Dig Deeper into Sunday’s Gospel: Read Luke 18:9–14
Warning: embarrassing confession ahead.
I want priests to like me. I want them to recognize my excellent work, think I am holy, notice my attendance at Mass, and hear how saintly I am in the confessional. Why? A small faith and enormous pride hold my face down in the lie that past sins aren’t forgiven and salvation is the result of my good efforts. In other words, I need the priest to see how virtuous I am today because of how miserable I was yesterday.
Before you think that I am the only woman that prides herself on being virtuous, ask yourself:
Have I ever scanned the church pews and thought, I may not be perfect, but I’m not as bad as her.
Or, At least I go to church on Sunday and don’t skip it to play pickleball like some people I know!
Today’s gospel reading asks us to consider our attitude and posture of prayer before God.
A Pharisee and a tax collector walk into a bar. Okay, not really. They go up to the temple to pray. Remember, the Pharisees were the Jews who can’t stand Jesus. They wanted to trap (Matthew 22:15–17), catch (Matthew 12:2), and push Him off a cliff (Luke 4:29). So concerned with rituals, traditions, and outward observances, they were distracted from what matters most to God: “justice and mercy and faith” (Matthew 23:23). And the tax collectors? They were the Jews who collaborated with the occupying Roman forces by collecting taxes from their own people. Not cool. The Pharisees considered them sinners and second-class citizens; recall how they complained, “Why do you eat and drink with tax collectors and sinners?” (Luke 5:30).
At the temple, the Pharisee stood and thanked God for not being a terrible sinner like the tax collector. Presuming his outward behavior guaranteed him a spot in heaven, he paraded his achievements before the Lord. The tax collector stood off at a distance and, without daring to raise his eyes, beat his breast in anguish as he pleaded for God’s mercy: “O God, be merciful to me a sinner” (Luke 18:13). Spoiler alert: the tax collector goes home justified, not the Pharisee. “For whoever exalts himself will be humbled, and the one who humbles himself will be exalted” (Luke 18:14).
Two things grab me. The first is to whom Jesus addresses the parable: “those who were convinced of their own righteousness and despised everyone else” (Luke 18:9). Despising others sounds pretty harsh, and I’m quick to defend myself; I don’t despise anyone! People annoy me, but that’s only because they are annoying. I don’t despise them. And yet I know from experience that it is impossible to pat myself on the back without simultaneously looking down on others.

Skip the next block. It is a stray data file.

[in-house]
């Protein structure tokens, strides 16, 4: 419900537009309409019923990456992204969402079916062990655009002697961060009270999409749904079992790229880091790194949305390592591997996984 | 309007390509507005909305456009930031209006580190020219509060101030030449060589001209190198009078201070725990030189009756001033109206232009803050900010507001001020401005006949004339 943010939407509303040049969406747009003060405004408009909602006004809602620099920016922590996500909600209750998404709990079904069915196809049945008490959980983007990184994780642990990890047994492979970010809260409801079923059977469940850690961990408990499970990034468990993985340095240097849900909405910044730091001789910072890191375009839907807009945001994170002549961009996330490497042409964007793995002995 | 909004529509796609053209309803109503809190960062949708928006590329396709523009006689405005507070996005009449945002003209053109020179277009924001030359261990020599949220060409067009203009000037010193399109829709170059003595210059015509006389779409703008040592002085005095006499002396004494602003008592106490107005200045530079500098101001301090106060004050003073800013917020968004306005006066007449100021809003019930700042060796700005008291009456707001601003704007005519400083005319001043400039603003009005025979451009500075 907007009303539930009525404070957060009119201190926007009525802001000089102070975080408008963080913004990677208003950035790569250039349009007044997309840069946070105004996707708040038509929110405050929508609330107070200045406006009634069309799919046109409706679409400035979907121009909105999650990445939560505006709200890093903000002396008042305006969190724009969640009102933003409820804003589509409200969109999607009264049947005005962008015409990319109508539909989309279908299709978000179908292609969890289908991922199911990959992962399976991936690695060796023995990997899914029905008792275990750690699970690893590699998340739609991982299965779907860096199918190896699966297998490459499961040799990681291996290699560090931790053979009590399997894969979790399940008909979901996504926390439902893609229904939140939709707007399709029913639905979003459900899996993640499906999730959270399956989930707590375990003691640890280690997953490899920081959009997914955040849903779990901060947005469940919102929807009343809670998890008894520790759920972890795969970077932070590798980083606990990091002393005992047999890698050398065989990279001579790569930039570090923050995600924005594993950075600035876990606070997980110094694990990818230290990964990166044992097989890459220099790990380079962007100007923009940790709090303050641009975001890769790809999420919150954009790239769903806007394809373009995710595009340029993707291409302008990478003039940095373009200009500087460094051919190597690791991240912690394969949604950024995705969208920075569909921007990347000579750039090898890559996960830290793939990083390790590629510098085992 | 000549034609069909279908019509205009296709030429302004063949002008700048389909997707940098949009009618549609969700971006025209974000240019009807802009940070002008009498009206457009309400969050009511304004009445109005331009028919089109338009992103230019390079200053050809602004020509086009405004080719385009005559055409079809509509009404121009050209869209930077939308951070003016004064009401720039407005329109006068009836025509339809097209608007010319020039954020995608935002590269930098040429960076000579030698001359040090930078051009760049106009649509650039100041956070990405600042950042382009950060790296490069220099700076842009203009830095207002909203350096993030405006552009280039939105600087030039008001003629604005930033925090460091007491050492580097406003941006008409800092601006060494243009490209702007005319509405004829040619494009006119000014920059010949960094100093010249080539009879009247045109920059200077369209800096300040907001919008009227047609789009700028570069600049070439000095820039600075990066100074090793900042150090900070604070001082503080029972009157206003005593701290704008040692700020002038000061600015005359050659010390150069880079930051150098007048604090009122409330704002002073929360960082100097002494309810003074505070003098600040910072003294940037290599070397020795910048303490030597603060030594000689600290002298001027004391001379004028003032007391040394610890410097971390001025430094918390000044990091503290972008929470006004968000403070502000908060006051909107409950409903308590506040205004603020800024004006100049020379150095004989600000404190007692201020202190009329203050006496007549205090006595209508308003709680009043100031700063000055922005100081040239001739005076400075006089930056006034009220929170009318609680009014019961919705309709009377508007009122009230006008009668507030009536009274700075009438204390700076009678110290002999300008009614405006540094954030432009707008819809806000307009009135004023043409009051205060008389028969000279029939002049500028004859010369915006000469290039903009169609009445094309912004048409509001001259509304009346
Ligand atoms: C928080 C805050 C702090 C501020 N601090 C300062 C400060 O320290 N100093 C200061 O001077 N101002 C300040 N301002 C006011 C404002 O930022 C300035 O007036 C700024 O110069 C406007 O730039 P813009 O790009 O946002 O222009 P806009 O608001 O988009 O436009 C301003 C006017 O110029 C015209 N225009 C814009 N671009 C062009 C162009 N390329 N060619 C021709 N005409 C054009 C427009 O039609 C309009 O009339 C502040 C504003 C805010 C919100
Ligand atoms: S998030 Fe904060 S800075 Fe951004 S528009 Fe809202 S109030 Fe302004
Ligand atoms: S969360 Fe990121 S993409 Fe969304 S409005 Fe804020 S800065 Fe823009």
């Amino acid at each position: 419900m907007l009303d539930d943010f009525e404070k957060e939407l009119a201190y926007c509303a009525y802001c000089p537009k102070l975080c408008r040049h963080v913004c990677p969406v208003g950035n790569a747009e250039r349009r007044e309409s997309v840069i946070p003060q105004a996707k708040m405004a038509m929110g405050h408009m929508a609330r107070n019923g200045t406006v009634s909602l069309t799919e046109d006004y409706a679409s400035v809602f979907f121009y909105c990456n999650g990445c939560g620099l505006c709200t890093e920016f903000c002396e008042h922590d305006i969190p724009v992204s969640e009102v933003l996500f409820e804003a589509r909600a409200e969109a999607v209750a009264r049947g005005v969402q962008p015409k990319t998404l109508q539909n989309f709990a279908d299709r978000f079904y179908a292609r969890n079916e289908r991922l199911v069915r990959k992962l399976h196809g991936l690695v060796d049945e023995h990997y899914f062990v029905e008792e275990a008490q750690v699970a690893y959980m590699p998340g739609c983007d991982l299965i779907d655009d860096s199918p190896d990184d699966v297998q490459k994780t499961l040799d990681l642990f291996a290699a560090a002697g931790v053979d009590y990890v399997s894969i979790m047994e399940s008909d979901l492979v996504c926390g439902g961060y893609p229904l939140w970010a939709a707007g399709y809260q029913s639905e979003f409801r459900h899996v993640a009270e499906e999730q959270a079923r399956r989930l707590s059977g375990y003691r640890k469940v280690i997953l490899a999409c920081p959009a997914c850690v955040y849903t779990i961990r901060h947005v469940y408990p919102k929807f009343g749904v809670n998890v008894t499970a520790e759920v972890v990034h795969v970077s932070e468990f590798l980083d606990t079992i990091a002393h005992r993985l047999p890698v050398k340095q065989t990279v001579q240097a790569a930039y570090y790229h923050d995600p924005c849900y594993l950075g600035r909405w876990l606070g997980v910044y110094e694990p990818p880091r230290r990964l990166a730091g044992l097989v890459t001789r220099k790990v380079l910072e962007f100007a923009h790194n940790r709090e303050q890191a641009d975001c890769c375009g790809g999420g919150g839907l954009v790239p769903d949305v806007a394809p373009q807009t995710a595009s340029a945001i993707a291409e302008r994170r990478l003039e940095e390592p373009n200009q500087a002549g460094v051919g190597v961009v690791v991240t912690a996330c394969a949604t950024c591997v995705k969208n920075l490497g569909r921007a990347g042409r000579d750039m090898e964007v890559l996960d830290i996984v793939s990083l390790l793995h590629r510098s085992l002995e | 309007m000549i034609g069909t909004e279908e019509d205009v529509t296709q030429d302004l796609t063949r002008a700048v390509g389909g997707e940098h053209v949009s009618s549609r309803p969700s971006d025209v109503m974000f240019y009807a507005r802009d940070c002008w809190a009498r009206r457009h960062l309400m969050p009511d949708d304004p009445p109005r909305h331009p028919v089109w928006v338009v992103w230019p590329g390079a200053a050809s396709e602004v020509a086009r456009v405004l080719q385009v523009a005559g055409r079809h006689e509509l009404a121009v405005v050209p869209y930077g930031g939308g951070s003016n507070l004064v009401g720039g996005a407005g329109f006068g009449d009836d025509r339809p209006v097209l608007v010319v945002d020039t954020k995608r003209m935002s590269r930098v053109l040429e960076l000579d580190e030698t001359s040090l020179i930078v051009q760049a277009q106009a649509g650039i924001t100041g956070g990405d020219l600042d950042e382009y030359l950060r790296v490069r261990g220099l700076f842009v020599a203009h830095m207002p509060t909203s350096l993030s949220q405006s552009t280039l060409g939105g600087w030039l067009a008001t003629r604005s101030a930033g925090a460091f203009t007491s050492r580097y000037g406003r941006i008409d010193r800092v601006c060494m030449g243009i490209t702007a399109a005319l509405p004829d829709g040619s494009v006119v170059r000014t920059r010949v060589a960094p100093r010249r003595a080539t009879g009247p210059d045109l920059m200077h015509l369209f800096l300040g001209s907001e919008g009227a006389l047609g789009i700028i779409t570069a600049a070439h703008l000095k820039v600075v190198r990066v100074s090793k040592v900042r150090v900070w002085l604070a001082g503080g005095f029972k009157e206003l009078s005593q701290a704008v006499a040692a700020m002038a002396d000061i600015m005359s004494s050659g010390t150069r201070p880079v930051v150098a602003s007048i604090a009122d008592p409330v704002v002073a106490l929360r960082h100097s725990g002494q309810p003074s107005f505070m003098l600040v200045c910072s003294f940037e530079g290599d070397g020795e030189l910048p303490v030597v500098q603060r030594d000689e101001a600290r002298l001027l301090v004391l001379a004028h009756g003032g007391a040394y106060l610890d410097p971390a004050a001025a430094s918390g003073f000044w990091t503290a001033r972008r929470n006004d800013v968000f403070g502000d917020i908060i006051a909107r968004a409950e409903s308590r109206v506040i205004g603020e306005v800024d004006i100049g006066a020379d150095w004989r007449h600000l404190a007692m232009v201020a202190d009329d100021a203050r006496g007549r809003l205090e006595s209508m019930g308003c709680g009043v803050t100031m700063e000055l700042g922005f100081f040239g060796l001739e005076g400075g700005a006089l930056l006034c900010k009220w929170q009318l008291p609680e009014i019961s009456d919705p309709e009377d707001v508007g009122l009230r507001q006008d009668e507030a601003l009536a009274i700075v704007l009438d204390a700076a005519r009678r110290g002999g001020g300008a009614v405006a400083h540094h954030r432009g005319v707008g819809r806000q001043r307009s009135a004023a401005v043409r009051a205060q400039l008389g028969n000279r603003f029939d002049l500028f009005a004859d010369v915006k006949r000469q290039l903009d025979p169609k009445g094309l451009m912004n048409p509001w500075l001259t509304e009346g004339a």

The second is the posture of prayer. John Bartunek writes, “The Pharisee’s sin was much greater than ‘greed, dishonesty, or adultery’; it was the sin of thinking he didn’t need God.” Notice that he asks for nothing and offers no adoration or confession. He is praying to himself. The tax collector, on the other hand, approaches God with a posture of humility and beats his chest. You may see people today who, while reciting the Penitential Act, strike their chest three times praying, “through my fault, through my fault, through my most grievous fault” (or in Latin, “mea culpa mea culpa, mea maxima culpa”). To pound one’s heart was, and remains, an outward sign of inward contrition. The tax collector’s prayer was perfect in its simplicity because it recognized God’s mercy.
When a spiritual roadblock intersected my life, I was advised to seek out a Mass where nobody but God knew my name. I enjoyed the anonymity. The struggle was having no relationship with the priest. How would I be able to impress him if he never received the memo about how great I am?
I remember the first time I went to confession to an unknown priest and kneeled behind a screen. I was accustomed to personally knowing my confessor, sitting face to face as we chatted about my sins over coconut lattes while braiding each other’s hair. With my ear pressed against the screen, eyes closed, I whispered, “Forgive me, Father, for I have sinned,” and what occurred took me by surprise. For the first time, I meant it. I was a miserable sinner who had broken God’s heart and was in desperate need of His mercy. With empty hands, I exposed the filth of my heart, keeping any good deeds to myself. They are, after all, polluted rags (Isaiah 64:6).
Ephesians 2:8–9 reminds us that, “For by grace you have been saved through faith, and this is not from you; it is the gift of God; it is not from works, so that no one may boast.” So why are we boasting? Why do we feel the urge to present our best selves to our Lord? Jesus didn’t come to save the proud, dying-to-be-seen woman in the front pew. He came to save the humble sinner in the back, praying that nobody sees her. He preached, “Blessed are the poor in spirit” (Matthew 5:3), not “blessed are the most capable ladies with no need for Me.”
God doesn’t want your credentials. He’s after your heart. As St. Alphonsus Maria de Liguori said, “The truly humble reject all praise for themselves and refer it all to God.”
Food for thought or journaling…
What is your attitude when you approach God in prayer?
Humbly bring your answer to the throne of grace, and with the tax collector pray:
O God, be merciful to me, a sinner.
 Ignatius Catholic Study Bible, RSV, Second Catholic Edition (Ignatius Press, 2010), 69.
 John Bartunek, The Better Part: A Christ-Centered Resource for Personal Prayer (Avila Institute, 2007), 716.
 John Bartunek, The Better Part: A Christ-Centered Resource for Personal Prayer (Avila Institute, 2007), 715.